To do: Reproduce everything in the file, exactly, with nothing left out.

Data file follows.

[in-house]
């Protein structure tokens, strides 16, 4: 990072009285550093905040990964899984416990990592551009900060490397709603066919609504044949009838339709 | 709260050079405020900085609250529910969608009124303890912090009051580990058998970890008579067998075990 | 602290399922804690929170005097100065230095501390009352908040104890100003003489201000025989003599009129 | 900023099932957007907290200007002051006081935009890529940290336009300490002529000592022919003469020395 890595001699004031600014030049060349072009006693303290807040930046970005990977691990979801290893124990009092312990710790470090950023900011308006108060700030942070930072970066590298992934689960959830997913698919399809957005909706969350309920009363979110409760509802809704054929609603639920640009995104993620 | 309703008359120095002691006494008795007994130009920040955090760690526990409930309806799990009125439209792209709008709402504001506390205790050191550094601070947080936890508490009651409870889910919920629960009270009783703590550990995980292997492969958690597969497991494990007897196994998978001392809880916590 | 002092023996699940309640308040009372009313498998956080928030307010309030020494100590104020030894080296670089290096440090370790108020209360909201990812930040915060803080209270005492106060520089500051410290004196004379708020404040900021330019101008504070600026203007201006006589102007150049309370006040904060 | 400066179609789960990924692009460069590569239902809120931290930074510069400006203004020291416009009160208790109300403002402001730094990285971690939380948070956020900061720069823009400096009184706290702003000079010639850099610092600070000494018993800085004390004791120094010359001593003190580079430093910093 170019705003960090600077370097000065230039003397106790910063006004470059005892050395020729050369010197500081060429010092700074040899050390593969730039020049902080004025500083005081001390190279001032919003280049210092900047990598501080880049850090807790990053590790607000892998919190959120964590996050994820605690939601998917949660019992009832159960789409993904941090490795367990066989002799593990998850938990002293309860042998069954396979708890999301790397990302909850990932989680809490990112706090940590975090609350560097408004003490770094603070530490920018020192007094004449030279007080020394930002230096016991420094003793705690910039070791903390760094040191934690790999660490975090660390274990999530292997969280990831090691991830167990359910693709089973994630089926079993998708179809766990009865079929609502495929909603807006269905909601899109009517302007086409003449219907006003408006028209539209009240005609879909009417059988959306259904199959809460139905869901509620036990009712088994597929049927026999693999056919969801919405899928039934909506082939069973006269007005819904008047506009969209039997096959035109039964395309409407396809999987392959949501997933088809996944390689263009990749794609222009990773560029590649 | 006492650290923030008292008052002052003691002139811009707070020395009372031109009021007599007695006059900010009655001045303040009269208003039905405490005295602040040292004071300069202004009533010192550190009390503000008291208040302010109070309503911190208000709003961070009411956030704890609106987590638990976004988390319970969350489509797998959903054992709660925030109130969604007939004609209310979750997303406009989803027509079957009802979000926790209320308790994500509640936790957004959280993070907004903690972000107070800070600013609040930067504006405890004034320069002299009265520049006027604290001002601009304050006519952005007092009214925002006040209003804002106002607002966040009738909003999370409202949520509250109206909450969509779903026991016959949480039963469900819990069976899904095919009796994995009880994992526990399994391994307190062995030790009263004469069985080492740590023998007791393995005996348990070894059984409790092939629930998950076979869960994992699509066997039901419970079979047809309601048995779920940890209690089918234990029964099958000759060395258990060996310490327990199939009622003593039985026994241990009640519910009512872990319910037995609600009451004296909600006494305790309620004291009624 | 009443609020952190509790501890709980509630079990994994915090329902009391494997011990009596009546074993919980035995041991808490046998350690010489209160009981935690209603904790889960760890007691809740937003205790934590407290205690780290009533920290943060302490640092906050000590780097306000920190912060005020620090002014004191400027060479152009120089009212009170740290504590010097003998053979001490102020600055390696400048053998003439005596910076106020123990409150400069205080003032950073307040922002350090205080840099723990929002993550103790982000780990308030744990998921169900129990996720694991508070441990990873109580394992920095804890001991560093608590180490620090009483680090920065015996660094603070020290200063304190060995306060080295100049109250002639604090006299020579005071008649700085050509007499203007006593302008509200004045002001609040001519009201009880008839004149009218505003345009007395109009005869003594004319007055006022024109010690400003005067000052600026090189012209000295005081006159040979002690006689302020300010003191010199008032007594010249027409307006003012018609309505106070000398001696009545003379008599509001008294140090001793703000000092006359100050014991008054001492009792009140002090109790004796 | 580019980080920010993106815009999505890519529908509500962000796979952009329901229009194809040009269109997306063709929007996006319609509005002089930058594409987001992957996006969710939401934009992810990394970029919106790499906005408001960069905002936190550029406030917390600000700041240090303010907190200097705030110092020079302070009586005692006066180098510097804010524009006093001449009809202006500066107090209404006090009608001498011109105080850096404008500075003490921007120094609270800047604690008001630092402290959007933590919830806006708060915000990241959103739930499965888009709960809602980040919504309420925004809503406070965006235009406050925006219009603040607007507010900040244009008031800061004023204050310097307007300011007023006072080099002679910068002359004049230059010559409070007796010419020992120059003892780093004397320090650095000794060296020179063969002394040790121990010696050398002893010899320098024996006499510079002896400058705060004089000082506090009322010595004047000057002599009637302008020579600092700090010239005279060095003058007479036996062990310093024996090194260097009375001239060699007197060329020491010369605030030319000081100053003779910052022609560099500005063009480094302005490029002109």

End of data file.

[in-house]
């Protein structure tokens, strides 16, 4: 990072009285550093905040990964899984416990990592551009900060490397709603066919609504044949009838339709 | 709260050079405020900085609250529910969608009124303890912090009051580990058998970890008579067998075990 | 602290399922804690929170005097100065230095501390009352908040104890100003003489201000025989003599009129 | 900023099932957007907290200007002051006081935009890529940290336009300490002529000592022919003469020395 890595001699004031600014030049060349072009006693303290807040930046970005990977691990979801290893124990009092312990710790470090950023900011308006108060700030942070930072970066590298992934689960959830997913698919399809957005909706969350309920009363979110409760509802809704054929609603639920640009995104993620 | 309703008359120095002691006494008795007994130009920040955090760690526990409930309806799990009125439209792209709008709402504001506390205790050191550094601070947080936890508490009651409870889910919920629960009270009783703590550990995980292997492969958690597969497991494990007897196994998978001392809880916590 | 002092023996699940309640308040009372009313498998956080928030307010309030020494100590104020030894080296670089290096440090370790108020209360909201990812930040915060803080209270005492106060520089500051410290004196004379708020404040900021330019101008504070600026203007201006006589102007150049309370006040904060 | 400066179609789960990924692009460069590569239902809120931290930074510069400006203004020291416009009160208790109300403002402001730094990285971690939380948070956020900061720069823009400096009184706290702003000079010639850099610092600070000494018993800085004390004791120094010359001593003190580079430093910093 170019705003960090600077370097000065230039003397106790910063006004470059005892050395020729050369010197500081060429010092700074040899050390593969730039020049902080004025500083005081001390190279001032919003280049210092900047990598501080880049850090807790990053590790607000892998919190959120964590996050994820605690939601998917949660019992009832159960789409993904941090490795367990066989002799593990998850938990002293309860042998069954396979708890999301790397990302909850990932989680809490990112706090940590975090609350560097408004003490770094603070530490920018020192007094004449030279007080020394930002230096016991420094003793705690910039070791903390760094040191934690790999660490975090660390274990999530292997969280990831090691991830167990359910693709089973994630089926079993998708179809766990009865079929609502495929909603807006269905909601899109009517302007086409003449219907006003408006028209539209009240005609879909009417059988959306259904199959809460139905869901509620036990009712088994597929049927026999693999056919969801919405899928039934909506082939069973006269007005819904008047506009969209039997096959035109039964395309409407396809999987392959949501997933088809996944390689263009990749794609222009990773560029590649 | 006492650290923030008292008052002052003691002139811009707070020395009372031109009021007599007695006059900010009655001045303040009269208003039905405490005295602040040292004071300069202004009533010192550190009390503000008291208040302010109070309503911190208000709003961070009411956030704890609106987590638990976004988390319970969350489509797998959903054992709660925030109130969604007939004609209310979750997303406009989803027509079957009802979000926790209320308790994500509640936790957004959280993070907004903690972000107070800070600013609040930067504006405890004034320069002299009265520049006027604290001002601009304050006519952005007092009214925002006040209003804002106002607002966040009738909003999370409202949520509250109206909450969509779903026991016959949480039963469900819990069976899904095919009796994995009880994992526990399994391994307190062995030790009263004469069985080492740590023998007791393995005996348990070894059984409790092939629930998950076979869960994992699509066997039901419970079979047809309601048995779920940890209690089918234990029964099958000759060395258990060996310490327990199939009622003593039985026994241990009640519910009512872990319910037995609600009451004296909600006494305790309620004291009624 | 009443609020952190509790501890709980509630079990994994915090329902009391494997011990009596009546074993919980035995041991808490046998350690010489209160009981935690209603904790889960760890007691809740937003205790934590407290205690780290009533920290943060302490640092906050000590780097306000920190912060005020620090002014004191400027060479152009120089009212009170740290504590010097003998053979001490102020600055390696400048053998003439005596910076106020123990409150400069205080003032950073307040922002350090205080840099723990929002993550103790982000780990308030744990998921169900129990996720694991508070441990990873109580394992920095804890001991560093608590180490620090009483680090920065015996660094603070020290200063304190060995306060080295100049109250002639604090006299020579005071008649700085050509007499203007006593302008509200004045002001609040001519009201009880008839004149009218505003345009007395109009005869003594004319007055006022024109010690400003005067000052600026090189012209000295005081006159040979002690006689302020300010003191010199008032007594010249027409307006003012018609309505106070000398001696009545003379008599509001008294140090001793703000000092006359100050014991008054001492009792009140002090109790004796 | 580019980080920010993106815009999505890519529908509500962000796979952009329901229009194809040009269109997306063709929007996006319609509005002089930058594409987001992957996006969710939401934009992810990394970029919106790499906005408001960069905002936190550029406030917390600000700041240090303010907190200097705030110092020079302070009586005692006066180098510097804010524009006093001449009809202006500066107090209404006090009608001498011109105080850096404008500075003490921007120094609270800047604690008001630092402290959007933590919830806006708060915000990241959103739930499965888009709960809602980040919504309420925004809503406070965006235009406050925006219009603040607007507010900040244009008031800061004023204050310097307007300011007023006072080099002679910068002359004049230059010559409070007796010419020992120059003892780093004397320090650095000794060296020179063969002394040790121990010696050398002893010899320098024996006499510079002896400058705060004089000082506090009322010595004047000057002599009637302008020579600092700090010239005279060095003058007479036996062990310093024996090194260097009375001239060699007197060329020491010369605030030319000081100053003779910052022609560099500005063009480094302005490029002109």